At Bubbles, working in the language translation industry, words are our bread and butter. When you specialise in leading language translation services as a profession, you have to keep your finger on the zeitgeist and take note of current trends in linguistic phrases, expressions, terms and slang, in order to use the language correctly.
When you’re working on translating any language, especially within a business context, it’s essential to pay very close attention to accuracy and to consider the cultural perception and references of the words you’re considering using.
Unfortunately, the quick and easy language translation services available on the web aren’t always able to provide accuracy or a cultural context. Hiring a professional translator, can make the difference between winning content and an embarrassing mistranslation. When you think about how quickly words enter our lexicon over the course of a year, it’s easy to see how important this is in new markets.
Read on for our pick of the words that helped define 2018 as we look forward to another successful year helping businesses expand internationally.
1. The Oxford word of the year was…. Toxic.
Not a massively positive start we know, but The Oxford Word of the Year is a word or expression that is judged to reflect the ethos, mood, or preoccupations of the passing year, and have lasting potential as a term of cultural significance.
Their data shows that along with a 45% rise in the number of times it has been looked up on oxforddictionaries.com, over the last year the word toxic has been used in an array of contexts, both in its literal and more metaphorical senses. With the rise of the #metoo movement, it’s unsurprising (and heartening) to see a rise in “masculinity” and “relationship” being popular associated search terms.
2. Laurel (or was it Yanny?)
Remember the seemingly endless debate that nearly became more divisive than Brexit in 2018?
Based on the original audio clip from vocabulary.com, this particular audio clip features a voice repeating the word ‘Laurel’, which some people heard as ‘Yanny’.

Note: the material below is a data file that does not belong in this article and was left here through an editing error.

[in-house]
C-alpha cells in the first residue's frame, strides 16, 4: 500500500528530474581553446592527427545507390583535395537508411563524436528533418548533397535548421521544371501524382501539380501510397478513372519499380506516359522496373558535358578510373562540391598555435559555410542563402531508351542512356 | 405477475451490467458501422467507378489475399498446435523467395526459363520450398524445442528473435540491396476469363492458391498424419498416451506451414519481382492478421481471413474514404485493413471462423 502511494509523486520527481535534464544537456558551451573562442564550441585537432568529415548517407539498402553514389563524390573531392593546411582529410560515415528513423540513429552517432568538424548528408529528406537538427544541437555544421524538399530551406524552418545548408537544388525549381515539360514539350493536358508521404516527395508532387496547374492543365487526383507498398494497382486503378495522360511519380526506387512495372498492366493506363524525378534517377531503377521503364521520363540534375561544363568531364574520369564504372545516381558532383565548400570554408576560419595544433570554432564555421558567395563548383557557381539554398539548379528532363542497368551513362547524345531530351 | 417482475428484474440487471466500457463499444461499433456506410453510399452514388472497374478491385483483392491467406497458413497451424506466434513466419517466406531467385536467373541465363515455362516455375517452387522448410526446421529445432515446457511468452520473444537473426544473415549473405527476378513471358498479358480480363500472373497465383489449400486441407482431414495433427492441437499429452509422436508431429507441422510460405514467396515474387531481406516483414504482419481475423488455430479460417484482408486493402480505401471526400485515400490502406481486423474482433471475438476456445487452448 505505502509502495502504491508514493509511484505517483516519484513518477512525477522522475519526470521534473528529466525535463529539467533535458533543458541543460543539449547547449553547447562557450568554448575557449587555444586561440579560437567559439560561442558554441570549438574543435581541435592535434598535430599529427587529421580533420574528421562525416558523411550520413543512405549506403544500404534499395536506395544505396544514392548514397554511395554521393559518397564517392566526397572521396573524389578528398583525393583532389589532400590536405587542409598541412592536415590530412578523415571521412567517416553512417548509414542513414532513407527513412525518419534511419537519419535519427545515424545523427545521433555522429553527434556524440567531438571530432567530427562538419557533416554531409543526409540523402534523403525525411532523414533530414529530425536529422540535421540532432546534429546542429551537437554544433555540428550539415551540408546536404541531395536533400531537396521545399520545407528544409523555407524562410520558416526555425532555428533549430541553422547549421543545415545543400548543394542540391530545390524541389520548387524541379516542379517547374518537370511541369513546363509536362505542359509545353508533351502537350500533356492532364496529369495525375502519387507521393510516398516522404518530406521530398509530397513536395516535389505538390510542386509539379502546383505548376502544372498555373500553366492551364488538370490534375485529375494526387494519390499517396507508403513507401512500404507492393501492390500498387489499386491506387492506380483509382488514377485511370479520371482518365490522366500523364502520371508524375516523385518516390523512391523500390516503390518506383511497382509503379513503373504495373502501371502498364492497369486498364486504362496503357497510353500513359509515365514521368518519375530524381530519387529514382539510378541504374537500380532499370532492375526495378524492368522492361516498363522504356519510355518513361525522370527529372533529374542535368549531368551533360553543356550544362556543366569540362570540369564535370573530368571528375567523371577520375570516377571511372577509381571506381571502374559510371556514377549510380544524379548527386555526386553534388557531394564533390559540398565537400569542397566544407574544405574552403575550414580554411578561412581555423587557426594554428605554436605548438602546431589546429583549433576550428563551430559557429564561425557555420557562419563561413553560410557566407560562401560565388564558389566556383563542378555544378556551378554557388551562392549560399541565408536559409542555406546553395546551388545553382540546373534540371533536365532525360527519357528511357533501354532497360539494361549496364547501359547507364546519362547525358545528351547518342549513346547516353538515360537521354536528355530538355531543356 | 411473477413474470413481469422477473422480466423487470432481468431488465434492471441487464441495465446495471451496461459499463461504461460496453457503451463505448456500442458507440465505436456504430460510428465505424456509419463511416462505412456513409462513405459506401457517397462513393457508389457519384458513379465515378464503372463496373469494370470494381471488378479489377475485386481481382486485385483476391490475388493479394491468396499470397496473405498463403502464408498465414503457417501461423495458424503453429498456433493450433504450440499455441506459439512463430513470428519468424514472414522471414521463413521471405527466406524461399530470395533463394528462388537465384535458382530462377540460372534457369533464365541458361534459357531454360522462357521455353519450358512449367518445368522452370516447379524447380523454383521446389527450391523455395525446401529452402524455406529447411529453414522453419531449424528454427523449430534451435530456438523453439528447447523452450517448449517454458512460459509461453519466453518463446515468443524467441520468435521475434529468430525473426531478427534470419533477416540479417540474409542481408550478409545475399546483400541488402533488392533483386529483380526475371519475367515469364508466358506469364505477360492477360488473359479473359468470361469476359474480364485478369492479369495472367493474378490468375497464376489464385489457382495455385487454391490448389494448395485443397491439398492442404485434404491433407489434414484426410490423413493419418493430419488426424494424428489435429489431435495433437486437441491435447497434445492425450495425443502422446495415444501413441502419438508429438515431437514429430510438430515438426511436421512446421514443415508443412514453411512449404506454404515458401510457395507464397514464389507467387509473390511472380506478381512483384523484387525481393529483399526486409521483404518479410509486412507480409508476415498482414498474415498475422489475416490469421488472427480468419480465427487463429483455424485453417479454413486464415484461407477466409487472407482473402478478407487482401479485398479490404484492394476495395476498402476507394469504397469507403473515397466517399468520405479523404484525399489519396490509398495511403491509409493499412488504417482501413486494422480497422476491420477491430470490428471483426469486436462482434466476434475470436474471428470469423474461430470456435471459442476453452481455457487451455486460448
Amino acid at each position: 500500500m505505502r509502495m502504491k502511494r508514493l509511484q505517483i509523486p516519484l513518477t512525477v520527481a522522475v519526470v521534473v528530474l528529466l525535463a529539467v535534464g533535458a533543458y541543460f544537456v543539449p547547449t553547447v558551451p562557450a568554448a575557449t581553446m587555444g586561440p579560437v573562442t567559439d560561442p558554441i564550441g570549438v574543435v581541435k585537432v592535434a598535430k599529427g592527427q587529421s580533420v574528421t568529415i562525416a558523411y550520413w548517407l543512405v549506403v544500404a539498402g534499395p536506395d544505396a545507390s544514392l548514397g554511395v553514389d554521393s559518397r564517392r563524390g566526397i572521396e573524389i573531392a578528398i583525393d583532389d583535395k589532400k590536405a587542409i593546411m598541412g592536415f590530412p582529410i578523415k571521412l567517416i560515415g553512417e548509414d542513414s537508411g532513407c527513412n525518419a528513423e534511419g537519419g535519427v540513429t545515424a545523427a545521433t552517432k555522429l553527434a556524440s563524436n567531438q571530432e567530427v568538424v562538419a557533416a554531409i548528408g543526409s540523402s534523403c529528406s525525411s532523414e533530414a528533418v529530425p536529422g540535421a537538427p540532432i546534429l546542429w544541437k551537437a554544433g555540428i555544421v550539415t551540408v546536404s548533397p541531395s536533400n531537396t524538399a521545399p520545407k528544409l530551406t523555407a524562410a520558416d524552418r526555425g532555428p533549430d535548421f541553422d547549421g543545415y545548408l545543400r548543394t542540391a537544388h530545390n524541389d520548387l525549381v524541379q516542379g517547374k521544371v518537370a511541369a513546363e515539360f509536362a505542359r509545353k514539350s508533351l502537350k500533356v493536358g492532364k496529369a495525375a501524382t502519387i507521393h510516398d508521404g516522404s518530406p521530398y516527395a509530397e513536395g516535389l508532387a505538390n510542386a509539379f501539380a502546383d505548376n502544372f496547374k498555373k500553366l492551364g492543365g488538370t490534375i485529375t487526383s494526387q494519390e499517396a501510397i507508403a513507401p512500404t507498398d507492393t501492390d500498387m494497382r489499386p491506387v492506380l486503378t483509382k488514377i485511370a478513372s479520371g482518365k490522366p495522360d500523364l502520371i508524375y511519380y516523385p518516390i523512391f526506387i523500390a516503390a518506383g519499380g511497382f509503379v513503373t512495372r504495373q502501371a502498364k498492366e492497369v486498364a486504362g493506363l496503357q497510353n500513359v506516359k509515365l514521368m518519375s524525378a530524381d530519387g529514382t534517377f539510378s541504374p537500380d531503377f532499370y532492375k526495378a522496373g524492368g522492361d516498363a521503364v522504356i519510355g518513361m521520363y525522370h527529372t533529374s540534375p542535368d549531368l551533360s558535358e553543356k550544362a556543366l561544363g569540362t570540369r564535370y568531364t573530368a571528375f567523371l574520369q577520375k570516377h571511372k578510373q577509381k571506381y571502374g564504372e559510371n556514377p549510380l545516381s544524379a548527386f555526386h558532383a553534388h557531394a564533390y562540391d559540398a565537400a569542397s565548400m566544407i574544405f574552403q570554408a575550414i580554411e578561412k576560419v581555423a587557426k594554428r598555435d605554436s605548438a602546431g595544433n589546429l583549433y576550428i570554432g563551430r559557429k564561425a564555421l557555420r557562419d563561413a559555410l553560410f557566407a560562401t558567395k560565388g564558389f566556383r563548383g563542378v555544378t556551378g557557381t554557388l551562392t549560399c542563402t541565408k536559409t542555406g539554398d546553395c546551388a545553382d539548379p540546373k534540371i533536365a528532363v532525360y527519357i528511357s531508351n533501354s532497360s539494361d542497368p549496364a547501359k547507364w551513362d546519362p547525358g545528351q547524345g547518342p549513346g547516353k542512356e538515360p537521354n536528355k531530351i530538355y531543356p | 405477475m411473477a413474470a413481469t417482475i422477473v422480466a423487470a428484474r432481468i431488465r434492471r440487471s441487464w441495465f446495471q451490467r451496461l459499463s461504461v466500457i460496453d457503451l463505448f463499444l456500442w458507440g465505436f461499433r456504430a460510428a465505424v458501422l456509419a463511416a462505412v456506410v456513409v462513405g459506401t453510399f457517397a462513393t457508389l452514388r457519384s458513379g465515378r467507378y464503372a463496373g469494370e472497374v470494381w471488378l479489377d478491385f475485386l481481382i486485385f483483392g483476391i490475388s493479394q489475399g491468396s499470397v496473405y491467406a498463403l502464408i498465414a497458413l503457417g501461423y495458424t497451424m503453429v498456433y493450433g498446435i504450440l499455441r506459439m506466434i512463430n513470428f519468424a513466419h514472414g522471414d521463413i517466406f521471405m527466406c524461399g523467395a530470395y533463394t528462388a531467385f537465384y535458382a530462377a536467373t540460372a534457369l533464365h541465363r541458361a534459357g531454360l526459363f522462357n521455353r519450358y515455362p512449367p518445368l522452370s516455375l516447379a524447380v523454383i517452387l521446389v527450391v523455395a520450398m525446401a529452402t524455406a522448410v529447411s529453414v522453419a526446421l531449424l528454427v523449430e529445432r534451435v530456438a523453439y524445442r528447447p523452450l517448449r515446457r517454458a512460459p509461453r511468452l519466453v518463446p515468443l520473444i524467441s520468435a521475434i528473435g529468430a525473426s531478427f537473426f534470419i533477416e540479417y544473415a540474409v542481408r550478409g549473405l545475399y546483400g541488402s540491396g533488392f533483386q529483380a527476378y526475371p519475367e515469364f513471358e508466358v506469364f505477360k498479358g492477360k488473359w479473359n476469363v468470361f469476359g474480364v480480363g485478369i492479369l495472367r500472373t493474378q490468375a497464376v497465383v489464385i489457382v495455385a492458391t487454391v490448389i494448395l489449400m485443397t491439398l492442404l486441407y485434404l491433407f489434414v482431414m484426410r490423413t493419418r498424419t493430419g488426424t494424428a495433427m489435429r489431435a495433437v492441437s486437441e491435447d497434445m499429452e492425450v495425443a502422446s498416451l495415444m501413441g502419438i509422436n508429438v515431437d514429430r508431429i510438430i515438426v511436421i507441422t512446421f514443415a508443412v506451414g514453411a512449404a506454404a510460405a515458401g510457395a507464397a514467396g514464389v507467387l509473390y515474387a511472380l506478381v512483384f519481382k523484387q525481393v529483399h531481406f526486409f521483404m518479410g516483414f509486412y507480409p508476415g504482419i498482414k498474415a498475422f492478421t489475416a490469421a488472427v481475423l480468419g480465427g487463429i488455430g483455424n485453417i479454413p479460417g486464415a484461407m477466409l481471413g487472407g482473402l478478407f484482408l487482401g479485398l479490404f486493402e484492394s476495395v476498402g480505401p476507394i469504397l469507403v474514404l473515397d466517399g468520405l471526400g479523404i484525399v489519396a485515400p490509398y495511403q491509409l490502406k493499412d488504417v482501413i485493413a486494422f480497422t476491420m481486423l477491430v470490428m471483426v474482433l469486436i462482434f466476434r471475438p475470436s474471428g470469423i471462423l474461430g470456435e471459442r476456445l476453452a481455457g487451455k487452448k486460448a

This innocent audio clip soon became the centre of heated discussions that divided the internet and soon became as huge as the gold/blue dress disagreement of 2015. The cause of this debate is due to the fact that the audio clip is an illusion similar to the gold/blue dress and the recording can be heard in two ways as the mind swaps between the two different interpretations.
Who could forget when singer Janel Monáe identified herself as a ‘pansexual’ in a cover story for Rolling Stone magazine? After initially identifying as bisexual, Monáe said during an interview that after reading up on pansexuality; she later identified more with this term.
This revelation from this popular singer caused a huge amount of internet searches for pansexuality in the US and even led to articles and discussions in the media. This ultimately helped explain the concept to those members of the general public who were in the dark and 2018 was also an important year for a greater acceptance of gender diversity.
For those who missed out, the term pansexual means “anyone who is attracted to people of all genders, sexes, regardless of their own gender or sex”. However, the terms bisexual and pansexual can be used interchangeably beyond the male-female gender binary.
There were many news stories that unfolded in the US during 2018 covering the divide within the Department of Justice, the US government branch that is responsible for the enforcement of laws.
As the term ‘justice’ crept up more and more in conversation, such as criminal justice, economic justice, social justice and racial justice, many Americans started to question what the word actually meant when it was being applied in these different contexts.
According to Merriam-Webster.com, justice was searched on their online dictionary 74 per cent more than it was in 2017.
When looking at the word justice closely, it has several meanings ranging from technical and legal to the philosophical.
This is a fantastic example of the complexities within language and the many – and ever-evolving – cultural meanings carried by words.
Contact Bubbles today to discover how we can help your business translate documents, digital marketing content and more.